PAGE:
3.3 Links to CSA priorities

To be eligible, projects supported under this AO must contribute to CSA's priority of positioning the Canadian industry in the lunar mission supply chain as part of the LEAP.

3.4 Links to program objectives

To be eligible, the project must support LEAP and STDP objectives and contributes to the following objectives of the CSA Class G&C Program:

The CSA encourages the space community to collaborate with SMEs (small and medium -sized enterprises) as well as the academic sector in the implementation of the AO by promoting projects that will include SMEs and academic participation. In terms of academic involvement, potential applicants may be interested in contacting Mitacs, a national not-for-profit organization which helps companies access the talent, technologies, and strategic partnerships they need to innovate and grow, to investigate if and how academic researchers and highly skilled graduate or postdoctoral talent can be leveraged on research projects in collaboration with universities. Applicants should strive for a balanced gender representation in the group HQPs participating in the project. If in the research discipline of the proposed project there is a gender imbalance in the HQP population, applicants are strongly encouraged to demonstrate that this imbalance has been taken into consideration in their plan for recruitment of HQPs implicated in their project.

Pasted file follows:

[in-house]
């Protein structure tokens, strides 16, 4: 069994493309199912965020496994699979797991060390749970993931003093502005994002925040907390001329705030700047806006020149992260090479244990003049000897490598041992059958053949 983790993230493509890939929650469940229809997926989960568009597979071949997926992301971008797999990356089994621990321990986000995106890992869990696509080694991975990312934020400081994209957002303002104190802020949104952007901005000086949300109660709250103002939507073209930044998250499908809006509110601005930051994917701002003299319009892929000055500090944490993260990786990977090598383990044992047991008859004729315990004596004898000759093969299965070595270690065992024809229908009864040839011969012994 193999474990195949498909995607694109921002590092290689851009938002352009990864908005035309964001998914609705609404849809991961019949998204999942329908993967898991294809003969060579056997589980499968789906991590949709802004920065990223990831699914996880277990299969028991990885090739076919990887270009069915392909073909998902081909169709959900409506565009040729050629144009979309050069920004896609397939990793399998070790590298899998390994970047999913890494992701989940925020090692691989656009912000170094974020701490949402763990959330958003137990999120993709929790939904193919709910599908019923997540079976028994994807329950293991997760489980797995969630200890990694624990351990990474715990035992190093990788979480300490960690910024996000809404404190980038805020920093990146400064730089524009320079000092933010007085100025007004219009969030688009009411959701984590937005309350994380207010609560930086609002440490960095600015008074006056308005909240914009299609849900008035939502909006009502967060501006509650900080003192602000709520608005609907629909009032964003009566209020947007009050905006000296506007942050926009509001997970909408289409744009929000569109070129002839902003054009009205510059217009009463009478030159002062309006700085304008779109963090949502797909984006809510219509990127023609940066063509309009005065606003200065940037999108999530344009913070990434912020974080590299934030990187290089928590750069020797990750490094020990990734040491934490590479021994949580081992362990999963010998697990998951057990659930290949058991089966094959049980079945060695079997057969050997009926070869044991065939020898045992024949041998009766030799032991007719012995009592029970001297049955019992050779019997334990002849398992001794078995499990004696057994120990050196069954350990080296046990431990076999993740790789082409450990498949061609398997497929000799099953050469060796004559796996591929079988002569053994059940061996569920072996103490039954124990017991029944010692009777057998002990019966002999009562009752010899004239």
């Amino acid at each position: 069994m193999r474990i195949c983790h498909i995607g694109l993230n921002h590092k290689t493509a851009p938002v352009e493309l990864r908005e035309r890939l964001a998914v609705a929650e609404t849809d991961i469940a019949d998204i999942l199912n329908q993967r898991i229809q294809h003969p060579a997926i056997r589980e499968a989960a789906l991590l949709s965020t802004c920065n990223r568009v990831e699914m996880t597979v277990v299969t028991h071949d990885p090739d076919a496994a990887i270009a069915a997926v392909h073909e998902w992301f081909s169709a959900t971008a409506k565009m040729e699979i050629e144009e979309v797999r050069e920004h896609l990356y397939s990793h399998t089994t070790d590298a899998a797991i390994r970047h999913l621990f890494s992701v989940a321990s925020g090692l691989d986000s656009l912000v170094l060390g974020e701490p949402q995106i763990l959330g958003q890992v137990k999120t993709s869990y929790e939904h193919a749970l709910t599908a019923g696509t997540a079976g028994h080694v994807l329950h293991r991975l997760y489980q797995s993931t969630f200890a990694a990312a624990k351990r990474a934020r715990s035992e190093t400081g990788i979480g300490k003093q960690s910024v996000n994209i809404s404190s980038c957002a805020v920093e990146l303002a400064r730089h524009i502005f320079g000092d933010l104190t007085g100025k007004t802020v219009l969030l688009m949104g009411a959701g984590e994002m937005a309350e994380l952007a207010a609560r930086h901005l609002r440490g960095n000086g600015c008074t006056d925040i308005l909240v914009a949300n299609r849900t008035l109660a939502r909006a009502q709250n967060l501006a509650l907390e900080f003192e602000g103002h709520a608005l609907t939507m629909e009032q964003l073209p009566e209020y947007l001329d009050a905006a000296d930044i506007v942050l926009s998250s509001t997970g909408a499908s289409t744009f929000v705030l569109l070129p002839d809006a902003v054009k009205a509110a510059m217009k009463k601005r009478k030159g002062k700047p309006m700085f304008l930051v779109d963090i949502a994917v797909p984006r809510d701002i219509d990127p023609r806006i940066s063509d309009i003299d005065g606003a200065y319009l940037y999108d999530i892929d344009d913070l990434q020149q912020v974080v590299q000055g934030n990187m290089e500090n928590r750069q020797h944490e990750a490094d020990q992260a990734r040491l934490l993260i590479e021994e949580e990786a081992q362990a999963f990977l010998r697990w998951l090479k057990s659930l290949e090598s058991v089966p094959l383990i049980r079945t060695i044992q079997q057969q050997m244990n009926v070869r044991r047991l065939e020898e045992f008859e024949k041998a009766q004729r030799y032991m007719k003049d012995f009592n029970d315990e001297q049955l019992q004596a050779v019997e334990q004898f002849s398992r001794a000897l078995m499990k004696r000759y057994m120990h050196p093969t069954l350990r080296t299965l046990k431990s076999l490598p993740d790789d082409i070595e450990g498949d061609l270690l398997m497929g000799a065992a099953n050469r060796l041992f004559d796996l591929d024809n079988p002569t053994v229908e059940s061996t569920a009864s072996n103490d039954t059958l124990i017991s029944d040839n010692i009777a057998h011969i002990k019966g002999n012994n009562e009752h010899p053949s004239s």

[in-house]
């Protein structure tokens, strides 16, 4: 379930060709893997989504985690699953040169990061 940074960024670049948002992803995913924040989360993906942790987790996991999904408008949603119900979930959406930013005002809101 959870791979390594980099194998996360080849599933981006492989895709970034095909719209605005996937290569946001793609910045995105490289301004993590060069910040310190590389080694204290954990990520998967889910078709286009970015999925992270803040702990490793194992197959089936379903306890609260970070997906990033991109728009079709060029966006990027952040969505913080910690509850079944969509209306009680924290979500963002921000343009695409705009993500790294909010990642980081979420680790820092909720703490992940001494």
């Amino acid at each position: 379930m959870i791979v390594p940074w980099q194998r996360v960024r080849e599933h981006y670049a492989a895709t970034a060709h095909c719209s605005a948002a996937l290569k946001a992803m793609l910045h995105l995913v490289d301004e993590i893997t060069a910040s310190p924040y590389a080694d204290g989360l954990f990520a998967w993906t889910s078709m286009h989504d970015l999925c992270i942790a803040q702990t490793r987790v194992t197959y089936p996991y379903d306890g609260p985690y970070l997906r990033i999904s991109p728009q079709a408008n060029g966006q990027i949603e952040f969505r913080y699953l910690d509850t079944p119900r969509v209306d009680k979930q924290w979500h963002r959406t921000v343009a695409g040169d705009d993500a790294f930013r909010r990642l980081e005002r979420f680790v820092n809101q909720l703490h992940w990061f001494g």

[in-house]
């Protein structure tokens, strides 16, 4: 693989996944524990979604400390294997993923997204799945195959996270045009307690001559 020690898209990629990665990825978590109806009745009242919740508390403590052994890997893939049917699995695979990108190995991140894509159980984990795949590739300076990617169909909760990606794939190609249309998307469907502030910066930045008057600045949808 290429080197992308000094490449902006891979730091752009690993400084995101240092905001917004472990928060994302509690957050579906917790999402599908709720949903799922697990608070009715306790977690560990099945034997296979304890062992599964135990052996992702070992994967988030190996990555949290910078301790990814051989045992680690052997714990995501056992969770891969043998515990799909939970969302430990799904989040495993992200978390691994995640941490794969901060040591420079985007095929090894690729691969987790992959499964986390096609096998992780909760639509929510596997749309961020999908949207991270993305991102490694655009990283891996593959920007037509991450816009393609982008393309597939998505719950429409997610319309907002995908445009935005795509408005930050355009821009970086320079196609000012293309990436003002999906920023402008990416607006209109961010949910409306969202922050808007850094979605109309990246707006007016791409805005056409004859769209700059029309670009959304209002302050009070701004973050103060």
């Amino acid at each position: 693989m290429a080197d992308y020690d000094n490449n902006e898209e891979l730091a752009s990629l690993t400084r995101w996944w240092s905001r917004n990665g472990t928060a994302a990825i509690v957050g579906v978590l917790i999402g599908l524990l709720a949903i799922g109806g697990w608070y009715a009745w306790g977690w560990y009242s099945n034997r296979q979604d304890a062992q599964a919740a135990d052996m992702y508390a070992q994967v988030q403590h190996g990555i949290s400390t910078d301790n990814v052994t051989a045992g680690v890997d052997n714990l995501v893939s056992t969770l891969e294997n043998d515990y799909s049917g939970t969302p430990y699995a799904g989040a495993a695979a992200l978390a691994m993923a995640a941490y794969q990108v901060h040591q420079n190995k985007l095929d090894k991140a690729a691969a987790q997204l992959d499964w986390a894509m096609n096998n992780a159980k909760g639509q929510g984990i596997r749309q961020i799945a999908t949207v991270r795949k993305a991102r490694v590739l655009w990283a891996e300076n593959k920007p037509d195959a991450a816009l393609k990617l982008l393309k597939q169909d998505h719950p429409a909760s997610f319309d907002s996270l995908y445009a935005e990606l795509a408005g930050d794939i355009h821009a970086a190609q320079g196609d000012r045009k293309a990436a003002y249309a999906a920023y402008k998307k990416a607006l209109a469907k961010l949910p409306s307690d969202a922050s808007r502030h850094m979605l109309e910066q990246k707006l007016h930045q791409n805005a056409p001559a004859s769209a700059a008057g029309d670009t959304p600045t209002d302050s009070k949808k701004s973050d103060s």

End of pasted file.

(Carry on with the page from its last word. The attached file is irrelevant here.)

Applicants are encouraged to propose projects that increase the representation and advancement of women and underrepresented groups in space sciences and engineering as one means to foster excellence in research and training.

3.5 Basic R&D definition

Eligible projects supported under this AO must comply with the following definition for basic R&D by providing the required justification within section 4 of the Letter of Intent form:

"Any pre-commercial technology activities that are carried out to resolve unknowns regarding the feasibility of space concepts in the space sector."

The following due diligence process will be applied to determine whether projects are compliant with this definition. To that end, justification to be provided in section 4 of the Letter of Intent form should: